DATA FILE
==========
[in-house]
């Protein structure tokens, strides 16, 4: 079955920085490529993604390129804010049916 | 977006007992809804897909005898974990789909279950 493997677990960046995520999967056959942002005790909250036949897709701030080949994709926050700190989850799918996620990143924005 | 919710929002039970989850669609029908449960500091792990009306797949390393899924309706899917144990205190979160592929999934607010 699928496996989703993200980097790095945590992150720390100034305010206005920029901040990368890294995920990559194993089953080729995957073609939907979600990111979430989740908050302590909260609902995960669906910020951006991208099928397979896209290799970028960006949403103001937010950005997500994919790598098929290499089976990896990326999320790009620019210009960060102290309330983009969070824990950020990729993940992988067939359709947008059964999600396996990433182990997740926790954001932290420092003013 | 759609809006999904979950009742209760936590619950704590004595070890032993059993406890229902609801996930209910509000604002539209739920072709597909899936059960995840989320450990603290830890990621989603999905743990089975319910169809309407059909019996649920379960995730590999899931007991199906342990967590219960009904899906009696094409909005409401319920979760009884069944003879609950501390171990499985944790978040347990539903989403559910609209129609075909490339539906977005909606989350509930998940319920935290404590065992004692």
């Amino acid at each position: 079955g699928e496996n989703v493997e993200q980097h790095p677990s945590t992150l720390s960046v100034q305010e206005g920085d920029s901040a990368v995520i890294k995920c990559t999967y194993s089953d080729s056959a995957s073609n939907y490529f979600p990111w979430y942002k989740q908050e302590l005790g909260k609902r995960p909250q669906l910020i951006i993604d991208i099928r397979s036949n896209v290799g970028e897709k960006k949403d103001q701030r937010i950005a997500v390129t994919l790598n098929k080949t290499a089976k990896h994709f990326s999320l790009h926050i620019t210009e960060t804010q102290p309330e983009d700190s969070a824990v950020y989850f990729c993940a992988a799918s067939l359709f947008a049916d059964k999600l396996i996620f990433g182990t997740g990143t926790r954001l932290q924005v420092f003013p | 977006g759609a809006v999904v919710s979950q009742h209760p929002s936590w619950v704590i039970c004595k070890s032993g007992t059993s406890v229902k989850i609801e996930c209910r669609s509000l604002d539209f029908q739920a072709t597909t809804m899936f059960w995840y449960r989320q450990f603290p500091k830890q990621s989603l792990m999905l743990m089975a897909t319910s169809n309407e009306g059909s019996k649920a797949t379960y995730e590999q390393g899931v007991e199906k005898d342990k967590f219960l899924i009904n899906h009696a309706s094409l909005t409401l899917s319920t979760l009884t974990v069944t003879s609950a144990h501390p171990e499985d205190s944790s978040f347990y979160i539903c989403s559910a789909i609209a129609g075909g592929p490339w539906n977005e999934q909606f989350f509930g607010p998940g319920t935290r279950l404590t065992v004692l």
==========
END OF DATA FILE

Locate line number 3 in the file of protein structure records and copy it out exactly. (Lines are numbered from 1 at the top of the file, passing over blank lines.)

């Amino acid at each position: 079955g699928e496996n989703v493997e993200q980097h790095p677990s945590t992150l720390s960046v100034q305010e206005g920085d920029s901040a990368v995520i890294k995920c990559t999967y194993s089953d080729s056959a995957s073609n939907y490529f979600p990111w979430y942002k989740q908050e302590l005790g909260k609902r995960p909250q669906l910020i951006i993604d991208i099928r397979s036949n896209v290799g970028e897709k960006k949403d103001q701030r937010i950005a997500v390129t994919l790598n098929k080949t290499a089976k990896h994709f990326s999320l790009h926050i620019t210009e960060t804010q102290p309330e983009d700190s969070a824990v950020y989850f990729c993940a992988a799918s067939l359709f947008a049916d059964k999600l396996i996620f990433g182990t997740g990143t926790r954001l932290q924005v420092f003013p | 977006g759609a809006v999904v919710s979950q009742h209760p929002s936590w619950v704590i039970c004595k070890s032993g007992t059993s406890v229902k989850i609801e996930c209910r669609s509000l604002d539209f029908q739920a072709t597909t809804m899936f059960w995840y449960r989320q450990f603290p500091k830890q990621s989603l792990m999905l743990m089975a897909t319910s169809n309407e009306g059909s019996k649920a797949t379960y995730e590999q390393g899931v007991e199906k005898d342990k967590f219960l899924i009904n899906h009696a309706s094409l909005t409401l899917s319920t979760l009884t974990v069944t003879s609950a144990h501390p171990e499985d205190s944790s978040f347990y979160i539903c989403s559910a789909i609209a129609g075909g592929p490339w539906n977005e999934q909606f989350f509930g607010p998940g319920t935290r279950l404590t065992v004692l």